New research from professors Kirsten A. Cook and William Reichenstein, CFA, along with William Meyer, focuses on the impacts of several different retirement withdrawal strategies as it relates to the longevity of an investor’s portfolio.

Their paper, Tax-Efficient Withdrawal Strategies, appeared in the March/April 2015 edition of the Financial Analysts Journal (available for download here) and does a fabulous job illustrating the cumulative benefits of the conversion strategy I outlined above.

Here are a few key highlights from the paper:

  • Investors should think about tax-deferred accounts (such as a traditional IRA) as a limited partnership in which the investor is the general partner and the government is the limited partner. The investor owns a portion of the partnership interest (1 – t) and the government owns the remaining amount (t).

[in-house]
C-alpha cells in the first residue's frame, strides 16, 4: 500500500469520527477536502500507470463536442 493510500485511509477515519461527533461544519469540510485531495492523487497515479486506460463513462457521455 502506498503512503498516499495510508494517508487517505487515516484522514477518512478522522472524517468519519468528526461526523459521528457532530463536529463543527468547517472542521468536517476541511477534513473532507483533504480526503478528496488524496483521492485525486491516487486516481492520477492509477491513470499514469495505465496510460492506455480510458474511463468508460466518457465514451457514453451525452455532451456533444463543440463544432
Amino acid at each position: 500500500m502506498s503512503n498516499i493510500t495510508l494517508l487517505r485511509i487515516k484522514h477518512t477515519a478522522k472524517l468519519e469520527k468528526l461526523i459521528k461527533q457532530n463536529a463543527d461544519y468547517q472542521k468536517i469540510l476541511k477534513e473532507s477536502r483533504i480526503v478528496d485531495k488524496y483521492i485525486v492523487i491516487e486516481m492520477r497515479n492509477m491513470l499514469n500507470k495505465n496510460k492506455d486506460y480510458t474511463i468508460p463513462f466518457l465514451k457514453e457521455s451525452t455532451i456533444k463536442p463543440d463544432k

• An investor receives 100% of the returns from a tax-exempt or a tax-deferred account. However, they typically only receive a portion of the returns from a taxable account (due to taxes on capital gains, dividends, and interest). This is a critically important point and one that I plan to explore in greater detail in a subsequent post. For the purposes of understanding the conclusions of this paper, just know that a fundamental concept of minimizing taxes on retirement account withdrawals is realizing that a Roth account is equally as tax-advantaged as a traditional account. Therefore, the conventional wisdom of simply withdrawing from traditional accounts before Roth accounts isn’t always going to be correct.